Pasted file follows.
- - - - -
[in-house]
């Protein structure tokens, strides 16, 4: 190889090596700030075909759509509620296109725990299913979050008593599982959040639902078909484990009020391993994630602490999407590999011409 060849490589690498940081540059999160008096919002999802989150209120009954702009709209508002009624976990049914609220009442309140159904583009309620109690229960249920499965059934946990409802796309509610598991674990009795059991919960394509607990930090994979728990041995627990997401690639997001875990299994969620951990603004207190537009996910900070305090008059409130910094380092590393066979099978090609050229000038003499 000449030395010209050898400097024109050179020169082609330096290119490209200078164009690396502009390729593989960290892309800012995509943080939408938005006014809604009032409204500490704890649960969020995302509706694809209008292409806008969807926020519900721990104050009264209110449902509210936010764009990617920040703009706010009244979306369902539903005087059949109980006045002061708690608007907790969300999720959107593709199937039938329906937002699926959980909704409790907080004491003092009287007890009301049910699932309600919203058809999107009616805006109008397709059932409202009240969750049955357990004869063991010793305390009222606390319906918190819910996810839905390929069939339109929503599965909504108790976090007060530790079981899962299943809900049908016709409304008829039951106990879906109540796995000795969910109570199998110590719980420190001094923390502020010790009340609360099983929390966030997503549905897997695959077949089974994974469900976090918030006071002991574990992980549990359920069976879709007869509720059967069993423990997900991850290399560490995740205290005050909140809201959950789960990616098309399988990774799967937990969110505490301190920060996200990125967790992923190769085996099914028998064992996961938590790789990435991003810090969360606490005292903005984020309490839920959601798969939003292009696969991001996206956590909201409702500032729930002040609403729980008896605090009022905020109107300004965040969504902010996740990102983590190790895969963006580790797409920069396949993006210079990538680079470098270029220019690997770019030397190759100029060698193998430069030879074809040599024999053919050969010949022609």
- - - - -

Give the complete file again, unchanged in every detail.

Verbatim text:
[in-house]
């Protein structure tokens, strides 16, 4: 190889090596700030075909759509509620296109725990299913979050008593599982959040639902078909484990009020391993994630602490999407590999011409 060849490589690498940081540059999160008096919002999802989150209120009954702009709209508002009624976990049914609220009442309140159904583009309620109690229960249920499965059934946990409802796309509610598991674990009795059991919960394509607990930090994979728990041995627990997401690639997001875990299994969620951990603004207190537009996910900070305090008059409130910094380092590393066979099978090609050229000038003499 000449030395010209050898400097024109050179020169082609330096290119490209200078164009690396502009390729593989960290892309800012995509943080939408938005006014809604009032409204500490704890649960969020995302509706694809209008292409806008969807926020519900721990104050009264209110449902509210936010764009990617920040703009706010009244979306369902539903005087059949109980006045002061708690608007907790969300999720959107593709199937039938329906937002699926959980909704409790907080004491003092009287007890009301049910699932309600919203058809999107009616805006109008397709059932409202009240969750049955357990004869063991010793305390009222606390319906918190819910996810839905390929069939339109929503599965909504108790976090007060530790079981899962299943809900049908016709409304008829039951106990879906109540796995000795969910109570199998110590719980420190001094923390502020010790009340609360099983929390966030997503549905897997695959077949089974994974469900976090918030006071002991574990992980549990359920069976879709007869509720059967069993423990997900991850290399560490995740205290005050909140809201959950789960990616098309399988990774799967937990969110505490301190920060996200990125967790992923190769085996099914028998064992996961938590790789990435991003810090969360606490005292903005984020309490839920959601798969939003292009696969991001996206956590909201409702500032729930002040609403729980008896605090009022905020109107300004965040969504902010996740990102983590190790895969963006580790797409920069396949993006210079990538680079470098270029220019690997770019030397190759100029060698193998430069030879074809040599024999053919050969010949022609």